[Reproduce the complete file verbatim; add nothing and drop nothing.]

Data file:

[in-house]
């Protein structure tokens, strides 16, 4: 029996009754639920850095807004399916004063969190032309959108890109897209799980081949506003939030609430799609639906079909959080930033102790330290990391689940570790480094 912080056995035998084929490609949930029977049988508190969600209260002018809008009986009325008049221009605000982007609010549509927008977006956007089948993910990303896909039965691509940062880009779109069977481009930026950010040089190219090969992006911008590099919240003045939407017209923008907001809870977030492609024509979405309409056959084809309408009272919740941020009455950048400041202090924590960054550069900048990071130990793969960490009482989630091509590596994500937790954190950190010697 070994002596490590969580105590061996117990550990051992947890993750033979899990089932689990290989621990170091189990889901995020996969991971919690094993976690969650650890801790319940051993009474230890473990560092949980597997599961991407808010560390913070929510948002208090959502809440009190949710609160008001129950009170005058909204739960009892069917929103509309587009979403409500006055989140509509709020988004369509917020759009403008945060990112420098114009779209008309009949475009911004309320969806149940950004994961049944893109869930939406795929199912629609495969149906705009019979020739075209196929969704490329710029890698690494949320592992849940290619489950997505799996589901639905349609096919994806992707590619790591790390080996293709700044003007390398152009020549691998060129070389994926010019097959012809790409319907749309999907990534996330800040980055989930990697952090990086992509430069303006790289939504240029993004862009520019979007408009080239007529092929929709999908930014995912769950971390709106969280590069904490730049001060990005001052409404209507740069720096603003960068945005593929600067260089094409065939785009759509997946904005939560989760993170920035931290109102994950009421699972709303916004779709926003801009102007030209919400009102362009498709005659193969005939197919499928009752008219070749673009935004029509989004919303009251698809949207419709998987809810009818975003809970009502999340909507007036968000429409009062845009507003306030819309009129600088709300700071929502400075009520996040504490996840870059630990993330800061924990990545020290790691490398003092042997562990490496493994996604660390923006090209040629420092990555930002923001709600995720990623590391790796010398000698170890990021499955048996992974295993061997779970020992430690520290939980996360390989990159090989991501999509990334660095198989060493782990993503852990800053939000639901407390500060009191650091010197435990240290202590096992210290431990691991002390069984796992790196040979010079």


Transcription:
[in-house]
């Protein structure tokens, strides 16, 4: 029996009754639920850095807004399916004063969190032309959108890109897209799980081949506003939030609430799609639906079909959080930033102790330290990391689940570790480094 912080056995035998084929490609949930029977049988508190969600209260002018809008009986009325008049221009605000982007609010549509927008977006956007089948993910990303896909039965691509940062880009779109069977481009930026950010040089190219090969992006911008590099919240003045939407017209923008907001809870977030492609024509979405309409056959084809309408009272919740941020009455950048400041202090924590960054550069900048990071130990793969960490009482989630091509590596994500937790954190950190010697 070994002596490590969580105590061996117990550990051992947890993750033979899990089932689990290989621990170091189990889901995020996969991971919690094993976690969650650890801790319940051993009474230890473990560092949980597997599961991407808010560390913070929510948002208090959502809440009190949710609160008001129950009170005058909204739960009892069917929103509309587009979403409500006055989140509509709020988004369509917020759009403008945060990112420098114009779209008309009949475009911004309320969806149940950004994961049944893109869930939406795929199912629609495969149906705009019979020739075209196929969704490329710029890698690494949320592992849940290619489950997505799996589901639905349609096919994806992707590619790591790390080996293709700044003007390398152009020549691998060129070389994926010019097959012809790409319907749309999907990534996330800040980055989930990697952090990086992509430069303006790289939504240029993004862009520019979007408009080239007529092929929709999908930014995912769950971390709106969280590069904490730049001060990005001052409404209507740069720096603003960068945005593929600067260089094409065939785009759509997946904005939560989760993170920035931290109102994950009421699972709303916004779709926003801009102007030209919400009102362009498709005659193969005939197919499928009752008219070749673009935004029509989004919303009251698809949207419709998987809810009818975003809970009502999340909507007036968000429409009062845009507003306030819309009129600088709300700071929502400075009520996040504490996840870059630990993330800061924990990545020290790691490398003092042997562990490496493994996604660390923006090209040629420092990555930002923001709600995720990623590391790796010398000698170890990021499955048996992974295993061997779970020992430690520290939980996360390989990159090989991501999509990334660095198989060493782990993503852990800053939000639901407390500060009191650091010197435990240290202590096992210290431990691991002390069984796992790196040979010079």